An unstreaked bush warbler with the typically strongly rounded tail and long, graduated under tail-coverts of the genus Locustella. The longest under tail-coverts were longer than the shortest outermost tail-feathers. Dark brown upperparts; grey-tinged sides of head and breast. Lower throat and upper breast grey-washed, with indistinct blackish spots or mottling. Brownish-washed flanks. Narrow whitish supercilium present but extent not specifically noted. White chin and throat, centre of lower breast and belly (Figure 1A). The individual feathers of the under tail-coverts had dark brown centres and sharply contrasting, narrow, white tips (broadest white tip 2.4 mm) (Figure 1B). Upper mandible blackish-grey, lower mandible, pale flesh with slightly dusky tip; legs pale horn. Wing length (maximum chord) 55 mm; tail 52 mm, bill (to skull) 15.6 mm; tarsus 18.9 mm. Wing strongly rounded; wing point p 4; p 2 -7.1 mm, falling roughly opposite the tips of the secondaries; p 3 -1.3 mm; p 5 -1.0 mm; p 6 -1.6 mm, p 7 -3.9 mm; p 8 -5.1 mm; p 9 -5.6 mm; p 10 - 6.4 mm. p 1 (outermost primary) 7.9 mm longer than longest primary covert (Figure 1C). Projection of primaries beyond tips of tertials 8.4 mm; p 1–p 2 = 17.6 mm; p1 to wing point 24.6 mm. Primaries 3–5 were emarginated. The primaries were numbered ascendantly—from the outermost inwards. The shortest (outermost) tail-feather was 27 mm shorter than the longest tail-feather; projection of the longest tail-feather beyond the longest under tail-covert was 19 mm.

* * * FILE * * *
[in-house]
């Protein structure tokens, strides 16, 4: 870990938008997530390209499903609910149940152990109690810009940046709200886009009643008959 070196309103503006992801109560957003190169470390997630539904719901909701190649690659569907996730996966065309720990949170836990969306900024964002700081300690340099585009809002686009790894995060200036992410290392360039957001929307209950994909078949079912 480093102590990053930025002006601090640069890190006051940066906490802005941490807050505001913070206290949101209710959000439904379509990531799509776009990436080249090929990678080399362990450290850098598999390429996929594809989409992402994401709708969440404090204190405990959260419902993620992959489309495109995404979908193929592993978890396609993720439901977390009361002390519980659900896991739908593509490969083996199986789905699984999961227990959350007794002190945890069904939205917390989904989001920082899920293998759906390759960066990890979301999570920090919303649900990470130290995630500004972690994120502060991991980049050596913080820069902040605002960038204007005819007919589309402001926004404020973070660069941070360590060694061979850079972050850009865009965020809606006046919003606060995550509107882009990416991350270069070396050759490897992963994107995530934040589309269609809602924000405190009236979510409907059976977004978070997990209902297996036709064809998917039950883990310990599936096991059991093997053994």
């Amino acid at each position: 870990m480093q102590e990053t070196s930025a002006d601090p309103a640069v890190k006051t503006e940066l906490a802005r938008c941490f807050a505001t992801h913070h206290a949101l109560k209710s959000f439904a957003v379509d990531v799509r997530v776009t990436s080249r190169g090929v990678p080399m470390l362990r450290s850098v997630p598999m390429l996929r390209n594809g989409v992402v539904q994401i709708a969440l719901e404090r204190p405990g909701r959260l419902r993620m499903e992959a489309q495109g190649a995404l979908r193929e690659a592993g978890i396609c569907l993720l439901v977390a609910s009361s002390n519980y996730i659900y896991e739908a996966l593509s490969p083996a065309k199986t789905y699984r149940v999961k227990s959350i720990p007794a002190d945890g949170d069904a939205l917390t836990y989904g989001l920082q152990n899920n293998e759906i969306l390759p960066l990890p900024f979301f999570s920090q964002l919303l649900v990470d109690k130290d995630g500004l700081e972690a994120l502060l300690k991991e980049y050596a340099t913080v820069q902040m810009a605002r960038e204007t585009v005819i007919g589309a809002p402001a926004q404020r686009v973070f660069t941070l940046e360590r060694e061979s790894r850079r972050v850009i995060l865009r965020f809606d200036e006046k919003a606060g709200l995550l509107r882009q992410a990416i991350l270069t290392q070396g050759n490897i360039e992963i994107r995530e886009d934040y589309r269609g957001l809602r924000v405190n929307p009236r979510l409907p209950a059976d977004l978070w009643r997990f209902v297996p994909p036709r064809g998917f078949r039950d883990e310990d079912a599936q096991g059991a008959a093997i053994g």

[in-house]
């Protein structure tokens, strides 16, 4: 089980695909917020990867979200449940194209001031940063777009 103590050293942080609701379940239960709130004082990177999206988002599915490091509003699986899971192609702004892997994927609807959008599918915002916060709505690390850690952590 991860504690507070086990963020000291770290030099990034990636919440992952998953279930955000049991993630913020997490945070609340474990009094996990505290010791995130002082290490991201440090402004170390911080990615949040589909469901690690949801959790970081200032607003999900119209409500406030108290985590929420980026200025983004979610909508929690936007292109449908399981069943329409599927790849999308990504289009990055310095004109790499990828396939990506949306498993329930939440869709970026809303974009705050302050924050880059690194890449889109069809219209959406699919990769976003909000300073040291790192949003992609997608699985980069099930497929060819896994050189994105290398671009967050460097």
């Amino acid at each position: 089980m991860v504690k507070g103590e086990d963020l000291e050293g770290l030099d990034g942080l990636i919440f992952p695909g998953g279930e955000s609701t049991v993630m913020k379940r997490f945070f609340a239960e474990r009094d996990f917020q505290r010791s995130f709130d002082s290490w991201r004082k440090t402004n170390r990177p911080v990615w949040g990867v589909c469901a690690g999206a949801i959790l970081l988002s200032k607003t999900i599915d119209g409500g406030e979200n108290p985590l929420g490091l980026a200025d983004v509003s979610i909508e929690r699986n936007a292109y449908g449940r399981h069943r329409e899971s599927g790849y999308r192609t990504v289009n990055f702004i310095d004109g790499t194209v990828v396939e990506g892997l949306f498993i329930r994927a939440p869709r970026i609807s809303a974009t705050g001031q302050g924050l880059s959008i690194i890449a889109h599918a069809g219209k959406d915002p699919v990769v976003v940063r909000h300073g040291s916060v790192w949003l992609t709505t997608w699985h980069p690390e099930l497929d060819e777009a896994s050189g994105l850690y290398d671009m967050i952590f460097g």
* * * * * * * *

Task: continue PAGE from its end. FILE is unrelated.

It was noticeable that the bird had two ages of primaries. The outermost primaries, pp 1–7, were relatively fresh, having presumably been renewed earlier in the winter, whereas the innermost three primaries were old and worn.